Are you feeling overwhelmed by the holidays? Soak away those winter blues with a hot spring. Though many are concentrated in Daxing and Changping, there are also a few within the city if you can’t take off for an entire weekend. Though none of them list a minimum age requirement, high temperatures and a lack of activities for younger children make hot springs better suited for ages 5 and up.
Hot springs are known to promote blood circulation, relieve swelling and pain, and alleviate stress, but bathers should also take precautions to avoid injury or disease. Most commercial hot springs in China will provide towels, robes, and slippers; some will even supply sterilized bathing suits. It’s usually a good idea to shower before and after soaking.
In general, bathers should avoid soaking too frequently, too long, or at too high a temperature. Though every person is different, start with short sessions of 15-20 minutes. Don’t bathe on an empty stomach, and stop immediately if you start to feel tired or dizzy. Pregnant women should avoid hot springs and those with health problems are urged to consult a doctor before bathing.
Huaqing Hot Springs Hotel
Huaqing Hot Springs Hotel is located in the northeastern part of Chaoyang District. It features a natural hot spring with water welling up from 2,700 meters underground. The centerpiece of the resort is a large, open-air pool surrounded by greenery. The facilities are relatively simple, with 12 types of indoor and outdoor pools, nine private spa rooms in Thai and Japanese style, a sauna, hot stone kangs, and TCM massages. There are also guest rooms, restaurants, meeting rooms, and a fitness center.
Admission to the hot springs costs RMB 118 for adults and is free for kids under 1.2 meters. The hotel’s website is entirely in Chinese.
2 Lishui Qiao, Chaoyang District (8482 6665) www.hqwqbg.cn
Spaview Hot Spring World (Shunjing Spa Hotel)
Spaview Hot Spring World is located diagonally across from the Ikea store in Lido. The spa bills itself as “the world’s largest indoor hot spring” and claims a floor space of 130,000 square meters. The natural hot spring water is drawn from a depth of 2,600-3,075 meters. Facilities include both indoor and outdoor pools, Asian and Western dining, guest rooms, and conference rooms.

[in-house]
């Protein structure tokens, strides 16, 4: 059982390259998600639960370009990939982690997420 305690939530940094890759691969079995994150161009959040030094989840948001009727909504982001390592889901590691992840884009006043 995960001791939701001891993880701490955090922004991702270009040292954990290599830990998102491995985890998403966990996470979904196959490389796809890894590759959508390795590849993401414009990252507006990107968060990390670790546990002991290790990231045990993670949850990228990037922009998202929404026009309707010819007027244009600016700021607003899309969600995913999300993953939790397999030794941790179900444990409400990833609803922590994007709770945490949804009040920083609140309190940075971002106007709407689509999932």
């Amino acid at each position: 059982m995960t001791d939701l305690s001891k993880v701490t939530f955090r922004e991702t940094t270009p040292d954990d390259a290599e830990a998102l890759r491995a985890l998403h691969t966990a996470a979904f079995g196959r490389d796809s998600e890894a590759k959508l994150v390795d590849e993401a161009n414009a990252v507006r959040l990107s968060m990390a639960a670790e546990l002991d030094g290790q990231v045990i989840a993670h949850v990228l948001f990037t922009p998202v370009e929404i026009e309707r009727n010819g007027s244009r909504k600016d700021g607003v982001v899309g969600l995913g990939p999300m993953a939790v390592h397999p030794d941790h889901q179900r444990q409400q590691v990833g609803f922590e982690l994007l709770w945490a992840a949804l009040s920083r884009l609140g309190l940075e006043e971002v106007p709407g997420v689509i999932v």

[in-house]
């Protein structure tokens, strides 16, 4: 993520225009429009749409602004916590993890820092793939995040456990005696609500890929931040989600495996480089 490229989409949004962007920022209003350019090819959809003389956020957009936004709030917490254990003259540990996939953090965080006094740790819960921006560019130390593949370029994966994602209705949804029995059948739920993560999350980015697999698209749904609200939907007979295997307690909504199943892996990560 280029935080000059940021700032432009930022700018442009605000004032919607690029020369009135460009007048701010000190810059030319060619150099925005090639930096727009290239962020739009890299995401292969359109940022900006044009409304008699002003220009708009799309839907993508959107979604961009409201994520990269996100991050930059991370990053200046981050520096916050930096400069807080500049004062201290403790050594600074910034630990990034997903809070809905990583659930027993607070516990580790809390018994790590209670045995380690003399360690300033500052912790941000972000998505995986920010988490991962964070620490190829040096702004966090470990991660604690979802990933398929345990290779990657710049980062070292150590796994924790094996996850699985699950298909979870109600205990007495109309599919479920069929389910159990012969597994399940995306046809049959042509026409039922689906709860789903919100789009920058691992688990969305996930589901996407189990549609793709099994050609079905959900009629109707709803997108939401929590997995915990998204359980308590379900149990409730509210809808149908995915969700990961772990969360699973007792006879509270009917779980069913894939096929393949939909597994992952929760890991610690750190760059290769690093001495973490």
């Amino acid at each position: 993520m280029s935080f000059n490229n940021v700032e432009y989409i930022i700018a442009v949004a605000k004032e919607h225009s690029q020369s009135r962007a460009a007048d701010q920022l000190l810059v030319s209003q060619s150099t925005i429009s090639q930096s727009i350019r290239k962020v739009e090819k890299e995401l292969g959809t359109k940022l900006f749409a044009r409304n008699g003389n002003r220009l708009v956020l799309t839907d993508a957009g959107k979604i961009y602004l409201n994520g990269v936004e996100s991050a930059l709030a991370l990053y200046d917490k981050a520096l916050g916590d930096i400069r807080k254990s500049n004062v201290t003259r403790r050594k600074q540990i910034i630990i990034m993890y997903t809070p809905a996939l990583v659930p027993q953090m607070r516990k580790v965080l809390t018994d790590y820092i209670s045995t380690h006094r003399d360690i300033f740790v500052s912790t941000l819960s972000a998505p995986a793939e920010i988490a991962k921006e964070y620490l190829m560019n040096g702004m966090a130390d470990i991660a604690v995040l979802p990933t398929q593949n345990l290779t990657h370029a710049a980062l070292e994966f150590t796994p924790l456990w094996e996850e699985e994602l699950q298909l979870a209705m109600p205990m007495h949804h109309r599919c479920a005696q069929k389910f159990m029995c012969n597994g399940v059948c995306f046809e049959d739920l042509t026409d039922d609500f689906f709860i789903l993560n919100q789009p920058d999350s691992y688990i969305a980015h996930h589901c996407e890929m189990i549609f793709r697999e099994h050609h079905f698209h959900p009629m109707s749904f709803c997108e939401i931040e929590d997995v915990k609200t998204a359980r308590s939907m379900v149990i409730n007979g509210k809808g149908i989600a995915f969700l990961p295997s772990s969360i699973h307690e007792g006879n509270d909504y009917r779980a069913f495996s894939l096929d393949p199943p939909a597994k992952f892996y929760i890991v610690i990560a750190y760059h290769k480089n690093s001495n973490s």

Admission to the hot springs costs RMB 198 for adults and RMB 99 for kids under 1.4 meters. Kids under 1.1 meters get in for free. The all-you-can eat buffet costs an additional RMB 80 per person. The staff speaks limited English and the website is completely in Chinese.
3 Beisihuan Donglu, Chaoyang District (5827 1888, 5865 3888) www.shunjingwenquan.com
Longxi Hotspring Resort
Located in Daxing District, Longxi is the ultimate five star experience. The resort includes a hotel, golf course, and fitness and recreation center. Be prepared to shell out the big bucks if you’re staying overnight; rooms with a view of the Longxi’s “Hot Spring World” start at RMB 1,500 a night. Luckily, visitors don’t have to stay at Longxi to access the hot spring facilities.
The Hot Spring World includes a huge indoor swimming pool, food gallery, spa, saunas, heated beds with onsite TCM consultation, and a variety of therapeutic and beautifying pools. These are divided into several “areas” with names like the Skin Whitening and Skin Care Area, Health Care Area, Tea Therapy Area, and Wine Culture Area.
Admission to Longxi’s hot spring facilities costs RMB 369 for adults and RMB 150 for kids under 1.2 meters. The pools range from 25-50 degrees Celsius. Hotel staff speak limited English, but Longxi has an English website.
8 Shunjing Lu, Panggezhuang, Daxing District (8928 2222, firstname.lastname@example.org) http://longxiresort.com/en
Chun Hui Yuan Resort
Chun Hui Yuan Resort in Shunyi includes hotel accommodations, meeting rooms, shopping, dining, and a hot spring club. The hot springs cover 13,000 square meters, and include both indoor and outdoor pools with remedies like rose, milk, and red wine. Chun Hui Yuan is best for a quiet weekend getaway. Room amenities include free Wi-Fi, breakfast, a walk-in shower, and an in-room hot tub. The hotel features beautiful garden surroundings, but there isn’t much to do in the neighboring areas.
Admission to the hot springs costs RMB 268 on weekends and RMB 168 on weekdays. Kids under 1.4 meters get in for RMB 138 on weekends and RMB on weekdays. Discounts are available for large groups.
Yuzhuang Village, Gaoliying, Shunyi District (6945 4433) www.chunhuiyuan.cn
Jiuhua Resort and Convention Center
Located in Changping District, Jiuhua has over 2,300 rooms and suites, 10 restaurants, a convention center, meeting rooms, sports facilities, a shopping center, and a medical center. Standard rooms start at RMB 620 per night.
Jiuhua is one of the only natural hot springs on this list. The mineral-rich water wells up from 1,230 meters underground and stays around 40 degrees Celsius. The outdoor hot spring is surrounded by traditional architecture and courtyards. Other facilities include saunas, massages, TCM consultation, a hydrotherapy center, mud baths, and a Thai spa.
Admission costs RMB 188+ for adults and RMB 150 for kids under 1.2 meters. The resort has an English website, but the online reservation form is only available in Chinese.
Xiaotang Shan, Changping District (6178 2288 ext 6666) www.jiuhua.com.cn/enindex.as